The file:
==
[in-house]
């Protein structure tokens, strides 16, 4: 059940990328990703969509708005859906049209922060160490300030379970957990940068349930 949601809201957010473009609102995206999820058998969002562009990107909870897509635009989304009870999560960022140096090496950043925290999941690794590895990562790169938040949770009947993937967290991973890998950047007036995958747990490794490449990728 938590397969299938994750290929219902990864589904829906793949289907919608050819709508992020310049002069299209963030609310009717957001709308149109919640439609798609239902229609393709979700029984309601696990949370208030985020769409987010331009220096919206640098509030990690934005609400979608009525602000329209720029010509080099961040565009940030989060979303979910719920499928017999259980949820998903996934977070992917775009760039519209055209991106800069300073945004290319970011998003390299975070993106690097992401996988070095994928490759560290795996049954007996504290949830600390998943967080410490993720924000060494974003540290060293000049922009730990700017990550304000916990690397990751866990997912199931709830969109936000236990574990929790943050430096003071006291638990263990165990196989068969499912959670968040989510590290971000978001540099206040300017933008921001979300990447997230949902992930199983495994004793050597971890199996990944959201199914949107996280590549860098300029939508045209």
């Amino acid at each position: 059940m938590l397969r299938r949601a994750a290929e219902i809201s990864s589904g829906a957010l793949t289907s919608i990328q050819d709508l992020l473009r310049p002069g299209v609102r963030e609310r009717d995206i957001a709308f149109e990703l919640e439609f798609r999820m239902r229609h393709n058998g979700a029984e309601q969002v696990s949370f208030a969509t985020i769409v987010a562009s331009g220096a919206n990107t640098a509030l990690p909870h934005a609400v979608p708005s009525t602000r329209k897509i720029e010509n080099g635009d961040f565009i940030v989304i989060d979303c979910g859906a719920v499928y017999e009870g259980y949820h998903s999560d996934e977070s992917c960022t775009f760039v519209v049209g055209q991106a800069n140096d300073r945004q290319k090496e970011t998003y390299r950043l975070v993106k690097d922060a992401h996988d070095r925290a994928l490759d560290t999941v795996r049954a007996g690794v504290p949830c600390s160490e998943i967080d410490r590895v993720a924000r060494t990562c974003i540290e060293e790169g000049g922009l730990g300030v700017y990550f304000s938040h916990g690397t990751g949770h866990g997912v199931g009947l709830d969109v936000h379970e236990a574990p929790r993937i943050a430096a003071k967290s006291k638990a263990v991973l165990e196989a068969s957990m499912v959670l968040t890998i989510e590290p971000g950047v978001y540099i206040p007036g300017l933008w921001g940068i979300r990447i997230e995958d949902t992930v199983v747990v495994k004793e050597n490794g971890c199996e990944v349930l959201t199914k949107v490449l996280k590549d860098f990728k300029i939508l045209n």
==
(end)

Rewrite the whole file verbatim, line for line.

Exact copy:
[in-house]
């Protein structure tokens, strides 16, 4: 059940990328990703969509708005859906049209922060160490300030379970957990940068349930 949601809201957010473009609102995206999820058998969002562009990107909870897509635009989304009870999560960022140096090496950043925290999941690794590895990562790169938040949770009947993937967290991973890998950047007036995958747990490794490449990728 938590397969299938994750290929219902990864589904829906793949289907919608050819709508992020310049002069299209963030609310009717957001709308149109919640439609798609239902229609393709979700029984309601696990949370208030985020769409987010331009220096919206640098509030990690934005609400979608009525602000329209720029010509080099961040565009940030989060979303979910719920499928017999259980949820998903996934977070992917775009760039519209055209991106800069300073945004290319970011998003390299975070993106690097992401996988070095994928490759560290795996049954007996504290949830600390998943967080410490993720924000060494974003540290060293000049922009730990700017990550304000916990690397990751866990997912199931709830969109936000236990574990929790943050430096003071006291638990263990165990196989068969499912959670968040989510590290971000978001540099206040300017933008921001979300990447997230949902992930199983495994004793050597971890199996990944959201199914949107996280590549860098300029939508045209």
């Amino acid at each position: 059940m938590l397969r299938r949601a994750a290929e219902i809201s990864s589904g829906a957010l793949t289907s919608i990328q050819d709508l992020l473009r310049p002069g299209v609102r963030e609310r009717d995206i957001a709308f149109e990703l919640e439609f798609r999820m239902r229609h393709n058998g979700a029984e309601q969002v696990s949370f208030a969509t985020i769409v987010a562009s331009g220096a919206n990107t640098a509030l990690p909870h934005a609400v979608p708005s009525t602000r329209k897509i720029e010509n080099g635009d961040f565009i940030v989304i989060d979303c979910g859906a719920v499928y017999e009870g259980y949820h998903s999560d996934e977070s992917c960022t775009f760039v519209v049209g055209q991106a800069n140096d300073r945004q290319k090496e970011t998003y390299r950043l975070v993106k690097d922060a992401h996988d070095r925290a994928l490759d560290t999941v795996r049954a007996g690794v504290p949830c600390s160490e998943i967080d410490r590895v993720a924000r060494t990562c974003i540290e060293e790169g000049g922009l730990g300030v700017y990550f304000s938040h916990g690397t990751g949770h866990g997912v199931g009947l709830d969109v936000h379970e236990a574990p929790r993937i943050a430096a003071k967290s006291k638990a263990v991973l165990e196989a068969s957990m499912v959670l968040t890998i989510e590290p971000g950047v978001y540099i206040p007036g300017l933008w921001g940068i979300r990447i997230e995958d949902t992930v199983v747990v495994k004793e050597n490794g971890c199996e990944v349930l959201t199914k949107v490449l996280k590549d860098f990728k300029i939508l045209n």